Megatherium americanum was one of the largest animals in its habitat, weighing up to 4 t (8,800 lb),5 with a shoulder height of 2.1 m (6 ft 11 in) and length of 6 m (20 ft) from head to tail.[7][8][9] It was one of the largest ground sloths, about as big as modern Asian elephants.

Megatherium had a robust skeleton with a large pelvic girdle and a broad muscular tail. Its large size enabled it to feed at heights unreachable by other contemporary herbivores. Rising on its powerful hind legs and using its tail to form a tripod, Megatherium could support its massive body weight while using the curved claws on its long forelegs to pull down branches with the choicest leaves. This sloth, like a modern anteater, walked on the sides of its feet because its claws prevented it from putting them flat on the ground. Although it was primarily a quadruped, its trackways show that it was capable of bipedal locomotion. Biomechanical analysis also suggests it had adaptations to bipedalism.[10]

https://en.wikipedia.org/wiki/Megatherium

So that is an example of a sometimes bipedal mammal the size of an elephant that might have reached close to 19 feet tall on its hind legs.

I have seen a photo of a big male Asian elephant walking on his hind legs with a woman standing on his tusks. He would walk on his hind legs for a considerable distance in his performances.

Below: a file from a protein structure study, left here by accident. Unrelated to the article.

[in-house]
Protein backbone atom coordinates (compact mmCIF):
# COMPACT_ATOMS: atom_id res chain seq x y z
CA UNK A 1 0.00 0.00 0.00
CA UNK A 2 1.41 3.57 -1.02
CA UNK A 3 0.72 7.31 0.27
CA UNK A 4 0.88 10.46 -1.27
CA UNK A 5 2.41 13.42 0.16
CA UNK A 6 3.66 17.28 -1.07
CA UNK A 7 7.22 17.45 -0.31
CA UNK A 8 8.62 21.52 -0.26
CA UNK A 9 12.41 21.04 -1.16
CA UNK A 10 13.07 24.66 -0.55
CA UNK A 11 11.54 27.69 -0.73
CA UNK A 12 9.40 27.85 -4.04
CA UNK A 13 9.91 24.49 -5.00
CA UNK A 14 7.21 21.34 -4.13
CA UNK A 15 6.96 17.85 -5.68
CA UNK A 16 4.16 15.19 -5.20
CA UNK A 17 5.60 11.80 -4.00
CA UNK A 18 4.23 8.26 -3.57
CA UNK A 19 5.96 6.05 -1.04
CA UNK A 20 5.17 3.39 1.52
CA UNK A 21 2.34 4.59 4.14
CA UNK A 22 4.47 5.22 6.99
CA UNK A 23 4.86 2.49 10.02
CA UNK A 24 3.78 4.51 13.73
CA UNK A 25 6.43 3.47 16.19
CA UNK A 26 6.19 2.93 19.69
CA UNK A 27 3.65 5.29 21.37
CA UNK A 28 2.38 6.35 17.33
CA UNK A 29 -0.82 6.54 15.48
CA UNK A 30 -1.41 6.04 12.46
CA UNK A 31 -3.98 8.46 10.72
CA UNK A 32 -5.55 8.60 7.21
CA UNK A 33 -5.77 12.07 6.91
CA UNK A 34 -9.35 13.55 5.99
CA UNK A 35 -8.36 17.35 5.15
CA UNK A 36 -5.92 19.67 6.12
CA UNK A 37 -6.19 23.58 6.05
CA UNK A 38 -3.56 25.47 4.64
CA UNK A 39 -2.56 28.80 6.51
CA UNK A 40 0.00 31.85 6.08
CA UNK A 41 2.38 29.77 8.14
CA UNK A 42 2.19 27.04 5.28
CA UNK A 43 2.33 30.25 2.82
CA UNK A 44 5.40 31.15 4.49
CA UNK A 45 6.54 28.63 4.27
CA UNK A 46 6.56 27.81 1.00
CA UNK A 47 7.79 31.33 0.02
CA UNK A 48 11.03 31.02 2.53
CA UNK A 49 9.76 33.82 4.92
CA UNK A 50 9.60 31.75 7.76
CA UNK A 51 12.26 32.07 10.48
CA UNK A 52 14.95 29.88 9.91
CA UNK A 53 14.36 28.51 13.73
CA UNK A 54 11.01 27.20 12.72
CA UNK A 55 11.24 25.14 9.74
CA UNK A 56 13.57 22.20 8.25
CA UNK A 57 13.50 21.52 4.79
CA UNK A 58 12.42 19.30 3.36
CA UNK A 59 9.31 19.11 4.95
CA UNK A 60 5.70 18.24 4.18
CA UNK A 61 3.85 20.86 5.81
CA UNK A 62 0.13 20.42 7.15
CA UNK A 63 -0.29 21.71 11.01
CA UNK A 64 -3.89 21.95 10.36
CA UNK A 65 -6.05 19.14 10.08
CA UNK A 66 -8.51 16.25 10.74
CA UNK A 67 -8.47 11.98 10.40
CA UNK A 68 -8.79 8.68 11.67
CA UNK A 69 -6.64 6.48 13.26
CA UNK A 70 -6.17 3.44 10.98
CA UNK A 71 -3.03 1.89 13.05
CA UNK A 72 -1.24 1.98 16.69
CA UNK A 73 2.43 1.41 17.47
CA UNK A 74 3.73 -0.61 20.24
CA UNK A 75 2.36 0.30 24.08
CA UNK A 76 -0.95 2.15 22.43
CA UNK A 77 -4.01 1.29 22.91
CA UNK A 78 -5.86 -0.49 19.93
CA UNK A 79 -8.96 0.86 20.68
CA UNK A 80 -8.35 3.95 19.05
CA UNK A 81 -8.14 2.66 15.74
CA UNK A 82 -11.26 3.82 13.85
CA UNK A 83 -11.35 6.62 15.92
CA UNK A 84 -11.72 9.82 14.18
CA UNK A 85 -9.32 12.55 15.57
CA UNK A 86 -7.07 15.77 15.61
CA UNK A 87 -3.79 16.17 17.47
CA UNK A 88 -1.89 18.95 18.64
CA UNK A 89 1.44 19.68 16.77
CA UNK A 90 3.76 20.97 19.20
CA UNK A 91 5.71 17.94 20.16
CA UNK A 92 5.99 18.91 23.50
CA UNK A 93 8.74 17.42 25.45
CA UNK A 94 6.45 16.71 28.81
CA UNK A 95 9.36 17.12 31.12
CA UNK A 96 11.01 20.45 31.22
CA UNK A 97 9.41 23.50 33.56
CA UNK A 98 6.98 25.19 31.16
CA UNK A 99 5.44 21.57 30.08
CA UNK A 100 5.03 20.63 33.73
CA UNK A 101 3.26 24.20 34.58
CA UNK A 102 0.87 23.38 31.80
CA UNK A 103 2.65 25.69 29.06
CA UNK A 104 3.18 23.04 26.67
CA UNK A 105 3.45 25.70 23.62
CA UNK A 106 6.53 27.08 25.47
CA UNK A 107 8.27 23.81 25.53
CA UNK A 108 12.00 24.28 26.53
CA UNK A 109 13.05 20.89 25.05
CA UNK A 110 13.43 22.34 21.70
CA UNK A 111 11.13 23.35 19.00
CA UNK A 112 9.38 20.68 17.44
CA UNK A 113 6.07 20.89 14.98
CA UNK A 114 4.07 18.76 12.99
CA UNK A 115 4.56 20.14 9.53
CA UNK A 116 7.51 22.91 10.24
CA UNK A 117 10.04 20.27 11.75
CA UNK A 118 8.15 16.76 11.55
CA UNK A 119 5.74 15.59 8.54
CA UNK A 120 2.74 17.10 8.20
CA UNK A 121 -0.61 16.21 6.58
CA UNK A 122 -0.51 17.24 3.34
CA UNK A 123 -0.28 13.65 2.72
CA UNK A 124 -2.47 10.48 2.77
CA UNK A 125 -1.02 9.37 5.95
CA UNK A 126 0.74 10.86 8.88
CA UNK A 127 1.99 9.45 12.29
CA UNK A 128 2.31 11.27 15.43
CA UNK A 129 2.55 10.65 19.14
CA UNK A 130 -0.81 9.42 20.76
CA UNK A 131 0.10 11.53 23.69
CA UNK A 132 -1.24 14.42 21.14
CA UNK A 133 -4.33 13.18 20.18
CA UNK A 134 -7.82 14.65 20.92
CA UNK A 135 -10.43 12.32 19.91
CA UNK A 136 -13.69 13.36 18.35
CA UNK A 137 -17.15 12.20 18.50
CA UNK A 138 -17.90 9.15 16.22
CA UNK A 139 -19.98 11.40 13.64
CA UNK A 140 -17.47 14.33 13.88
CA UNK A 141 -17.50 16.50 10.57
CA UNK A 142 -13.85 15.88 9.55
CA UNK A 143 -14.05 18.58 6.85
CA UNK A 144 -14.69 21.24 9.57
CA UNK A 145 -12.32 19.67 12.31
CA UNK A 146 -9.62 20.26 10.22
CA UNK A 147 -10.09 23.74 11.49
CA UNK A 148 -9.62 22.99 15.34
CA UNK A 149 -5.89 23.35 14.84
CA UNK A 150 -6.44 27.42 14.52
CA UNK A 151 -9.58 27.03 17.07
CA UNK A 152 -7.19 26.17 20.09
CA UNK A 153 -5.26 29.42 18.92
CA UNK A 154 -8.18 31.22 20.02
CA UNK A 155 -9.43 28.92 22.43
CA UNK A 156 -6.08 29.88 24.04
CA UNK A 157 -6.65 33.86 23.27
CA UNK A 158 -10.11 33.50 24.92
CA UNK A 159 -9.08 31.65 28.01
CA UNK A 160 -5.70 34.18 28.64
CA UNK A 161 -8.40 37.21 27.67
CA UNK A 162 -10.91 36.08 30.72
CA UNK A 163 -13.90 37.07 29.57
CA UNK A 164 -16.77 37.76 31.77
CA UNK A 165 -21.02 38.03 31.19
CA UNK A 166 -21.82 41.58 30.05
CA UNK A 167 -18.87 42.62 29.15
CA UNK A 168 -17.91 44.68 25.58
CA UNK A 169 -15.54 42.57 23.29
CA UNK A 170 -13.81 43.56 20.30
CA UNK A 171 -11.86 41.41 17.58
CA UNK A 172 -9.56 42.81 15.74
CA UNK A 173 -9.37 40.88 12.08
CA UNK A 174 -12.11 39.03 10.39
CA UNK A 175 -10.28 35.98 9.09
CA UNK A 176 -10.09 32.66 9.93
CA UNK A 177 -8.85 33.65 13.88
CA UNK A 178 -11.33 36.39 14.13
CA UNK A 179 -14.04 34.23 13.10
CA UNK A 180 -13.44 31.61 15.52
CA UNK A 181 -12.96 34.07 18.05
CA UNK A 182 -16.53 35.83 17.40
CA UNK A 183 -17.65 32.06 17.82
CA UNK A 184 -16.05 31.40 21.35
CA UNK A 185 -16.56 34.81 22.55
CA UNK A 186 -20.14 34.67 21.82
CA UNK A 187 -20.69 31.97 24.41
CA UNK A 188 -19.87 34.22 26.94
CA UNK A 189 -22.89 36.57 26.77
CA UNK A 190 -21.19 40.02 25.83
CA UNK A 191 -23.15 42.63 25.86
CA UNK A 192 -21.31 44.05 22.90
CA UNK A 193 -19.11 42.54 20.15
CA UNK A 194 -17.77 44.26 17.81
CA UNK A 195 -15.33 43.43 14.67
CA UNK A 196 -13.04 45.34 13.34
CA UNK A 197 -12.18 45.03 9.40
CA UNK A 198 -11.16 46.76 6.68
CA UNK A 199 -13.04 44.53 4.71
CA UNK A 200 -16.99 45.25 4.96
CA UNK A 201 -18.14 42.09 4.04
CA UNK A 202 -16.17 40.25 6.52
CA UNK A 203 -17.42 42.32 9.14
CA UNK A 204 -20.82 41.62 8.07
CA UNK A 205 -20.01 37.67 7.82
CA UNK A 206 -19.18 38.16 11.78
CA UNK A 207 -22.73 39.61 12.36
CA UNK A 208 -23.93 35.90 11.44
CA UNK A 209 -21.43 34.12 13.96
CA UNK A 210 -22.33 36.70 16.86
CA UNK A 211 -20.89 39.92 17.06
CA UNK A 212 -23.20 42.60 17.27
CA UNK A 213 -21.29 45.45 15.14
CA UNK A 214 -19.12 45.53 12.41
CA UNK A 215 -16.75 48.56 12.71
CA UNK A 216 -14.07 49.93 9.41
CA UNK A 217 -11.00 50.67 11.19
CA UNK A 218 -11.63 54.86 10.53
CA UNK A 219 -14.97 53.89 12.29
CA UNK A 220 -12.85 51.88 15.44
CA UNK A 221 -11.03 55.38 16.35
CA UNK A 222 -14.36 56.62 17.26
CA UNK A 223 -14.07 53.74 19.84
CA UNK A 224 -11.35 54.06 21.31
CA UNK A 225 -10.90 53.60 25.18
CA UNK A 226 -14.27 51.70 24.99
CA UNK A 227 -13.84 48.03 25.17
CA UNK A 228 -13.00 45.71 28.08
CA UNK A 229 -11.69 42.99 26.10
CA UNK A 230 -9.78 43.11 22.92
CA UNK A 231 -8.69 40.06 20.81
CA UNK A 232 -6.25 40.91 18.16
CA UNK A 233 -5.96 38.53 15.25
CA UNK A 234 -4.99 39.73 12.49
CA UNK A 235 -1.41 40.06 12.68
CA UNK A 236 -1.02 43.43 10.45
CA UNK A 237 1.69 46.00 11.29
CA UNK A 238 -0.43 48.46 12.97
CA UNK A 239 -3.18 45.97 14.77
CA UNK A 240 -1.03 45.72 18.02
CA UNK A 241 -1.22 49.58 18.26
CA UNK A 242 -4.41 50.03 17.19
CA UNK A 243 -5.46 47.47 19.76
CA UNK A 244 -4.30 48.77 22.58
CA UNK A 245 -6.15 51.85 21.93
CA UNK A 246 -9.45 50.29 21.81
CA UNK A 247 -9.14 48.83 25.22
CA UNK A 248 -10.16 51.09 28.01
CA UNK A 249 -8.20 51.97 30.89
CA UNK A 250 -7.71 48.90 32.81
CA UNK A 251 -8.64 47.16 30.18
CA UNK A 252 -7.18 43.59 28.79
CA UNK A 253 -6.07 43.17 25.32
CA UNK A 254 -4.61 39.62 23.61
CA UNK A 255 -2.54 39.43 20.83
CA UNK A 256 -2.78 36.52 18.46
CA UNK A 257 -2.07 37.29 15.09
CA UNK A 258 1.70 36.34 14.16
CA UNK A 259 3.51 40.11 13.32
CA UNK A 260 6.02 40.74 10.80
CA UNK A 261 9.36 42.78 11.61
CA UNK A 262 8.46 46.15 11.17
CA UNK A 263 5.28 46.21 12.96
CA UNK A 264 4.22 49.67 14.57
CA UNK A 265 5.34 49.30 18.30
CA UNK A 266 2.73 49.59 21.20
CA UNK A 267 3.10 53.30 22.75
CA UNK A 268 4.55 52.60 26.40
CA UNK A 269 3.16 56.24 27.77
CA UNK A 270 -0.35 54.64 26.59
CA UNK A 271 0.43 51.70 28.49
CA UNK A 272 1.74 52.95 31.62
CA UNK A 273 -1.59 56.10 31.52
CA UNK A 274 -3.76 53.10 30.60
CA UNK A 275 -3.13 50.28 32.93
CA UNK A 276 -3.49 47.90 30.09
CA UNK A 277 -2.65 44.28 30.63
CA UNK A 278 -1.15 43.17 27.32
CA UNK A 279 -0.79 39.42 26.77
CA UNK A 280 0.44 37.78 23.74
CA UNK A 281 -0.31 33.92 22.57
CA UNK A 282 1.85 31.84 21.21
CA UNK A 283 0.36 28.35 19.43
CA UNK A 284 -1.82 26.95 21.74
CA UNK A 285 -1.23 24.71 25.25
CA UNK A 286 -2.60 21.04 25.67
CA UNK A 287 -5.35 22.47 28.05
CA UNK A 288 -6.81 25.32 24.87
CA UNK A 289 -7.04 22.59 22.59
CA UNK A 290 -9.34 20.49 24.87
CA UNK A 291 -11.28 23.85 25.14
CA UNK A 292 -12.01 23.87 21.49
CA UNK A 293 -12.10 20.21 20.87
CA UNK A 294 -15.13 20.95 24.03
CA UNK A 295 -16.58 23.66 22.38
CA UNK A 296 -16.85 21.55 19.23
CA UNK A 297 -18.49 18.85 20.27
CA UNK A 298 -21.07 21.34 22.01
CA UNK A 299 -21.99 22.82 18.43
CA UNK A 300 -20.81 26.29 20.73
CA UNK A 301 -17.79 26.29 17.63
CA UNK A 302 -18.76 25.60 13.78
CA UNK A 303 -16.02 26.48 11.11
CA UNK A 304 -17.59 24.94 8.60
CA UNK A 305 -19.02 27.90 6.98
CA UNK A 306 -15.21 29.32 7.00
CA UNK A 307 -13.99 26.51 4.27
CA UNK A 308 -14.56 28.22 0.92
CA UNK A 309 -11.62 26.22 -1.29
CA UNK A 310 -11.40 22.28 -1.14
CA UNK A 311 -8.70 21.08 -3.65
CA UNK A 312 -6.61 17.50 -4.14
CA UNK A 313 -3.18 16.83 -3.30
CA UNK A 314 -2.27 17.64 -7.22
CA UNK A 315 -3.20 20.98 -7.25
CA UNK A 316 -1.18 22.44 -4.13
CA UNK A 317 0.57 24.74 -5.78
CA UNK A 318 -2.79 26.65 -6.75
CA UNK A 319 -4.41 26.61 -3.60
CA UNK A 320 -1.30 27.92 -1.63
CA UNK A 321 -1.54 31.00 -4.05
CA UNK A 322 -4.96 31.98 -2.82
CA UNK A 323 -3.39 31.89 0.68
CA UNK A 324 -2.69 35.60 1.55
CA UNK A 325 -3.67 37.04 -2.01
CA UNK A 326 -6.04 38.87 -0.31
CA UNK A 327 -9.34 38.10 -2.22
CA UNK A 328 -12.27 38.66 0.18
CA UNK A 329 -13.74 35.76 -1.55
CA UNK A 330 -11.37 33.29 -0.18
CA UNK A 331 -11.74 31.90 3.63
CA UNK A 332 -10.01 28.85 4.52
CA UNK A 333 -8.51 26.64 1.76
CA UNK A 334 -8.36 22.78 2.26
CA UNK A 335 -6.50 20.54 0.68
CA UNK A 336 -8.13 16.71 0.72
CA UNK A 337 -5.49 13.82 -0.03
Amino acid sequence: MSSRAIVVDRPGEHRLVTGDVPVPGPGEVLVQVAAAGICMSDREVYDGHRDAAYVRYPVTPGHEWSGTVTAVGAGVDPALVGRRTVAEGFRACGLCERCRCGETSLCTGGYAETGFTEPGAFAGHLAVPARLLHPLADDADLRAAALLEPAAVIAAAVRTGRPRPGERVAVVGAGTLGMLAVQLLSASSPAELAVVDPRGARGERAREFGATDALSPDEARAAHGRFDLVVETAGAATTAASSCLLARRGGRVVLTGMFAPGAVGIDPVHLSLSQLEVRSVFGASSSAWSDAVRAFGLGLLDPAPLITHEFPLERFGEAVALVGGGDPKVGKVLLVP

In the wild, big male African elephants often rear up on their hind legs to grab high tree branches with their trunks. A big bull that is about ten feet tall at the shoulder would easily rear up to 15 or 16 feet tall at the top of the head, and could reach over 19 feet high with their trunk.

Since the largest African elephant ever measured was more than 13 feet tall at the shoulder, I assume that if he was able to stand on his hind legs the top of his head would be about 19 feet above the ground.

Of course African elephants don't stand on their hind legs much, nor walk far on their hind legs. But a being somewhat similar to an African elephant but thinner and weighing less might become bipedal.

I note that elephants do make and use tools, though not as much as humans, and their intelligence range might have a considerable overlap with that humans, and they might be classified as intelligent beings and persons instead of mere animals.